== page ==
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Discussion Starter · #1 ·
i have had power heads in the past and i really like them. i planed to get 2 for my conversion. im converting a boring 46 gal with lots of large convicts to a plant filled tank with a few med to large fish. i am doing alot of reading about plants and i read 2 different articals that just slightly touched on power heads. 1 said they wouldn't use them because too much circluation is not good for the plants. he was real brief on the reason. the other actully sugested useing the power head to get co2 in the water. i believe he was refering to a diy set up. anyone have powerheads?
 

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I only use a power head for my tank. I don't have a filter so I use the power head for water circulation. I did notice that the plants that got the bulk of the water being "shot" at them didn't grow nearly as fast as the other plants in the tank. They grew healthy, just not as fast. I do think though that my CO2 dissolves better with a power head blowing all the small bubbles around the tank. If anything, I'd get an adjustable one and see what setting works best for your situation.

Scouter
 

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Discussion Starter · #3 ·
I only use a power head for my tank. I don't have a filter so I use the power head for water circulation. I did notice that the plants that got the bulk of the water being "shot" at them didn't grow nearly as fast as the other plants in the tank. They grew healthy, just not as fast. I do think though that my CO2 dissolves better with a power head blowing all the small bubbles around the tank. If anything, I'd get an adjustable one and see what setting works best for your situation.

Scouter
I was just reading something that refered to too much circulation can break down nutrients in the water. it didnt say "power heads" but what gives better circulation? it sounds to me that you have sucsess with them. i have a under gravel filter and 1 double HOB filter and 1 small one. i read these HOB type filters don't hurt the plants but they do allow co2 to escape. i'll prob go to a canister filter when i plant my tank. i want to get the best quality of everything that i can even if it exceeds what im trying to do to start. i'm keeping in mind that i'm going to expand and grow and the needs of my tank will surpass the capability of less expencive lower quality equipt. i plan to buy equipt once and spend the money to get what i need now and a year from now when my project has bloomed.
 

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Power heads are great tools but they do not solve all of the problems we are faced with and circulation is good, in general, and is not the most important facet of plant growth.

The nutrients that plants need are many and if indeed money is not the over riding factor the addition of light (AH Supply is in my estimation the best available at the moment LEDs are coming but not yet,) Carbon (in the form of a bottle of CO2, regulator and reactor) NPK and other less important but not non-essential nutrients are all part of a planted tank that is based on Hi-tech. Algae is always a factor but there are ways of avoiding this scourge. Read a lot and have patience are the two saving graces to ensure a successful tank.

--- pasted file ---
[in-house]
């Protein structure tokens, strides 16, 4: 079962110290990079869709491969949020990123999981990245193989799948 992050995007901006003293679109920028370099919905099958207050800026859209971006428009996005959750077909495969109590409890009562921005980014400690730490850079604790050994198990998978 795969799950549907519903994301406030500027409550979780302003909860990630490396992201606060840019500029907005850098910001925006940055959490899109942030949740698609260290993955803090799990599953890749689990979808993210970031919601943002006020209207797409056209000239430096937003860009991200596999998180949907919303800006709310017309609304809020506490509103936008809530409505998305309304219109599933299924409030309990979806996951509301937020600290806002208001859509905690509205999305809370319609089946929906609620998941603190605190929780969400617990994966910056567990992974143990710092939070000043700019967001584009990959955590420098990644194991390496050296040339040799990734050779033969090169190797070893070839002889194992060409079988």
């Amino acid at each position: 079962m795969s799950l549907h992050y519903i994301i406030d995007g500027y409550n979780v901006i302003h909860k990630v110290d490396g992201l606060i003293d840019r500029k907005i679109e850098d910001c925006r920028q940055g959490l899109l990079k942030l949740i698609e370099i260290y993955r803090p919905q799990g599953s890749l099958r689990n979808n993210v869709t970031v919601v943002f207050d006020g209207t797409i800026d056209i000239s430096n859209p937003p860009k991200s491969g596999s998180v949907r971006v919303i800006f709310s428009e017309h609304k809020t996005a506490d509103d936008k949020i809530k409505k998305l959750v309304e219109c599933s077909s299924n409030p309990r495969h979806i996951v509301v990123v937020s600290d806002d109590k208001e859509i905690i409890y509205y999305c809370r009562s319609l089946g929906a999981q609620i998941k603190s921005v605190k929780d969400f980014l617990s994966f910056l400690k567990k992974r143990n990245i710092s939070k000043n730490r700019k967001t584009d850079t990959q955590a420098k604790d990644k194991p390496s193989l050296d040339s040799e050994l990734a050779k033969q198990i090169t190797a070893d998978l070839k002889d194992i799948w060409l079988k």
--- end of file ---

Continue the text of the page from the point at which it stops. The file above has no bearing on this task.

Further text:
The advice for each of these "requirements" is readily available on the NET but you have to either read or ask. If you ask questions keep it to one question at a time; the answers can be lengthy; even though the desire is to keep the words down any reasonable explanation can be very lengthy unless it is just an admonition to just do this, that, or the other thing. Always remember that advice can be wrong so in order to separate the good from the bad always wait for affirmation. The really good advice givers are not always on 24/7 so give it some time (a day at least.)

Now for some egregious advice that may help you. Pythons are good tools. Timers are important. Different foods are good and stuff from your fridge are sometimes very good. Water changes can help keep your water quality within acceptable ranges 20 to 30% weekly is about normal but Ammonia spikes and raising fry or keeping certain spacies can require more. Most things are based on smaller "community" fish that are understocked. Large fish or very aggressive (sometimes only during reproductive activity or spawning) critters can have very different and specific care in order to keep everyone healthy and alive.

See what I mean about wordiness? Sorry.
 

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If you are worried that the flow is to much you can
1: Check the flow and get a smaller power head or
2: you could also go to a reverse flow(like 660-r penguin) set up which almost completely removes the water flow. If you go this route you can even mod one of the sponge filters(no need for air) on the input.

I use reverse flow on under gravel set-up because I liked it from many years back.
I even for a time tried using the small hole in the power heads to put co2(coke bottle style) into the aquarium(under the under gravel filter) but I got lazy having to refill the containers ever couple of weeks and quit.
 

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One of the best moves I did 10 years a go was to throw the under gravel filter in the garbage, yes they can work but it is mostly just a stumbling block. I have been playing with the flow in my aquarium and from what I have observed, a good amount of flow is needed for proper nutrient exchange. My tankd does better when the power head is aimed in directly to the plants. I use a canister filter and one power head and the combo seems to work for me. If I had what you have I would use the hanging filter one power head and go from there. I think cliff gave you very good advice.
 
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